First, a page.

Keep your pet and yourself healthy – Prevent rabies
Rabies is a real threat in China. China has the second highest number of reported rabies cases in the world, according to the WHO. And it is not just a threat to the health of animals. Each year, over 2000 people die from rabies in China.
In most developed countries, pets are routinely vaccinated against rabies. This is not the case in China. So there is a risk of contracting the disease from a bite or scratch from an infected animal, even if the animal appears healthy.
Because so many pets are not vaccinated, you should consider getting the human rabies vaccine, a three-shot series. Especially if you tend to play with other people’s animals or with strays.
So make sure that your pets are fully vaccinated. And treat all other pets with caution if you haven’t been vaccinated yourself.
Rabies is not the only vaccination your cat or dog should have. Please check with your vet what is needed for your furry friend depending on the type and age of the pet.
Register your dog in Beijing
Dogs in Beijing have to be registered. The police do occasional spot checks and may take your dog away if it is not properly registered. Registration fees vary by district but are around 1000 RMB for the initial registration and 500 RMB for the yearly renewal.
To register your dog, you need proof of annual rabies vaccination. The three-year rabies shots offered in some countries are not recognized by China.
There are limits on the size of dogs and also on number of dogs per household that you can register. Some breeds are not allowed at all. My previous post has more info on this.
TimeOut Beijing recently published a handy how to guide for registering your dog.
Who looks after your pet when you travel
Living in China as an expat offers great opportunities to explore the country and the entire region. But someone has to look after your pet, when you are away.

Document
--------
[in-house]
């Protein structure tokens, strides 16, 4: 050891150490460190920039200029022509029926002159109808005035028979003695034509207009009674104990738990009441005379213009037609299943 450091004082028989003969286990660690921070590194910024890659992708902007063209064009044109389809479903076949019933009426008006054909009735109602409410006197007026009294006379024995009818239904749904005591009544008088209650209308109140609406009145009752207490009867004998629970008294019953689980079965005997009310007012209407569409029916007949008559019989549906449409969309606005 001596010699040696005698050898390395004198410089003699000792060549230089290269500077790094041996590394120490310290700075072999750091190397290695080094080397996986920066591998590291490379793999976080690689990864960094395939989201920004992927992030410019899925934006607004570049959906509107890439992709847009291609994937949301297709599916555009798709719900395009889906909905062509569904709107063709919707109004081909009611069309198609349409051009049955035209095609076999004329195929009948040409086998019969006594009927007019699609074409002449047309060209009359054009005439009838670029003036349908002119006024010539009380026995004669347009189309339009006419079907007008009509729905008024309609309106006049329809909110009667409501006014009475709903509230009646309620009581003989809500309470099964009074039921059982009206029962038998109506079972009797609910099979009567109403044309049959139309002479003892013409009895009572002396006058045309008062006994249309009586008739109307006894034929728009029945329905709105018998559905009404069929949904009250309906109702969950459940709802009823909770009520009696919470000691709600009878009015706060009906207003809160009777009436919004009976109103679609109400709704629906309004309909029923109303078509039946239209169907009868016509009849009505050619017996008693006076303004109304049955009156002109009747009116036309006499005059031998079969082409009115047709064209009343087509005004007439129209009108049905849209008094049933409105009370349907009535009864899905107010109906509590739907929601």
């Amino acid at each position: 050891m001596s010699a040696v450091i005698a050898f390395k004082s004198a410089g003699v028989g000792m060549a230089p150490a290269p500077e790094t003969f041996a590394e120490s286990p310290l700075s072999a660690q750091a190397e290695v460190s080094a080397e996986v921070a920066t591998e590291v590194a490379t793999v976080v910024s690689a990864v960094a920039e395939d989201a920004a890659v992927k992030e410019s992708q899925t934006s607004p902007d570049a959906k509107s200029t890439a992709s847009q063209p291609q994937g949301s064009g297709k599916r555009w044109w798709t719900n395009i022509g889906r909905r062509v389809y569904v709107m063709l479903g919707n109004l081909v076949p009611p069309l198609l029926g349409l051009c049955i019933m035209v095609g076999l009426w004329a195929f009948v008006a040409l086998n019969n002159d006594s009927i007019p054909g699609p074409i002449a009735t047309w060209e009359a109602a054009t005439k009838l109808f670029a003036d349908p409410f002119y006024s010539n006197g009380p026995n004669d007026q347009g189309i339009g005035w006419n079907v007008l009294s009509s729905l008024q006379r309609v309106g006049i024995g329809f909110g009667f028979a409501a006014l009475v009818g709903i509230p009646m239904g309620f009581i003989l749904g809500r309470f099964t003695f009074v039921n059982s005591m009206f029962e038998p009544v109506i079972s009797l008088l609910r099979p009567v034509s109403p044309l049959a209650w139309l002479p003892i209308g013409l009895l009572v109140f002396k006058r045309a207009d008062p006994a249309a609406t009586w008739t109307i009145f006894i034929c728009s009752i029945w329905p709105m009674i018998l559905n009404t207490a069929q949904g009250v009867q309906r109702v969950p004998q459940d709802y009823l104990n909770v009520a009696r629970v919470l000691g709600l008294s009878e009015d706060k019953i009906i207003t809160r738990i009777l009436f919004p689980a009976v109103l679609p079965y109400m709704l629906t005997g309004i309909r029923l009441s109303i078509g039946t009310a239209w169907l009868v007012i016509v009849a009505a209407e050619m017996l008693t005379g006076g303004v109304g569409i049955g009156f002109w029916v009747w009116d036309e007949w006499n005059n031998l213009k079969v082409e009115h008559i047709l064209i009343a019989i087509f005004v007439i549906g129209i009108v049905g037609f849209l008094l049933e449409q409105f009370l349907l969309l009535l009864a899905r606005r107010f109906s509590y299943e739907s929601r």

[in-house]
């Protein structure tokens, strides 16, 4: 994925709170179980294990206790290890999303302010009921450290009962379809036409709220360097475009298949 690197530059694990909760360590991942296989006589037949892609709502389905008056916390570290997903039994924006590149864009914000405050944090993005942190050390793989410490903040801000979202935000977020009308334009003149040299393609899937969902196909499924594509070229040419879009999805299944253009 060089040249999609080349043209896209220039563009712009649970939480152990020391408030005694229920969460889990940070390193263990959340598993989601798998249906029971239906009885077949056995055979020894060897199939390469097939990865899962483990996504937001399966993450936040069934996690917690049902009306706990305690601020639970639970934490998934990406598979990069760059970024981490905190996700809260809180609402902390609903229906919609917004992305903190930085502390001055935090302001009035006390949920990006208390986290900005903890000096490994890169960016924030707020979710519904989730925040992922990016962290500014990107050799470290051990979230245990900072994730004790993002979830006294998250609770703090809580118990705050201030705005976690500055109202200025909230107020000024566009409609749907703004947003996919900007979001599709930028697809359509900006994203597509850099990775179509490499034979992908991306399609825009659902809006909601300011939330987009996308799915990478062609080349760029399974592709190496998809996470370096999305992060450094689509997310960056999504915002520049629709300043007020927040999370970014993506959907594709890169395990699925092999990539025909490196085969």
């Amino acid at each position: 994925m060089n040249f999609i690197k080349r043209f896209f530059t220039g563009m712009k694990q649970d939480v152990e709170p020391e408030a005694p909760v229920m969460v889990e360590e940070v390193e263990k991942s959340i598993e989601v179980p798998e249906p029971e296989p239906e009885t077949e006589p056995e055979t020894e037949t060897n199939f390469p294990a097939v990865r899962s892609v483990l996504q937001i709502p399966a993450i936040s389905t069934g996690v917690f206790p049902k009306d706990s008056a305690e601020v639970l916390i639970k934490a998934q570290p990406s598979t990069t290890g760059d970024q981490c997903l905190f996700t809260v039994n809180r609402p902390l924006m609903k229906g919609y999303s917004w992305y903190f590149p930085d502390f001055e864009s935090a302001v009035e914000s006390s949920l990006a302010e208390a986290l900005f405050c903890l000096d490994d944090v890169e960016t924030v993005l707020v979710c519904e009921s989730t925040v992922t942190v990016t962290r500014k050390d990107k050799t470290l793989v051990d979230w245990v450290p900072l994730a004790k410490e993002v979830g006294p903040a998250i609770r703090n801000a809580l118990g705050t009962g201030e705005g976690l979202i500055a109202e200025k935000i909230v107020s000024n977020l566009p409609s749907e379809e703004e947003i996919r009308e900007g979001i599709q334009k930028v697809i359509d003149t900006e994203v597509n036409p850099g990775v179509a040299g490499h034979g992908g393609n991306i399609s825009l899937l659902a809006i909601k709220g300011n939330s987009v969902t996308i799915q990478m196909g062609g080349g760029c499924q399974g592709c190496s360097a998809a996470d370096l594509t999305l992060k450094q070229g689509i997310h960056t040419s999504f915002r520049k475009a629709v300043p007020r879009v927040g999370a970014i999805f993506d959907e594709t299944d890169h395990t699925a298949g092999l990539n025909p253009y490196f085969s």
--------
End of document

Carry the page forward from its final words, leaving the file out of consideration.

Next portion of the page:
Especially during the long holiday weeks in October and over Chinese New Year, it can be a challenge to find someone to pet sit. (Read my recent post about pet-sitters.) And I mean not just someone who puts out food and cleans a litter box. But the right someone who gives cuddles, playtime, or long walks.
Fortunately there are house- and pet-sitting services like HouseSitMatch.com, that match up qualified pet sitters with pets and houses that need care while the owners are away. Other house-sitting sites don’t have much coverage in China. HouseSitMatch wants to change that and will work actively to find the right sitter.
Don’t leave your pet behind in China
When you are ready to leave China, you need to get your pet ready, too. To export a pet, you need a health certificate and an exit permit. In addition, you need to meet the requirements for the country you are moving to. Start planning early to get all the vaccinations, health examinations and paperwork in order.
Before you get a pet in Beijing, please think it through what will happen to it when you leave China. Having a pet is a big commitment. If you have absolutely no choice and can’t take it, start early to find a new happy home for it.
I hope you found this guide to having pets in Beijing helpful. If you read this far, you probably already have one or are seriously thinking about getting one. Thank you for sharing the love! And please share this article with your pet-loving friends.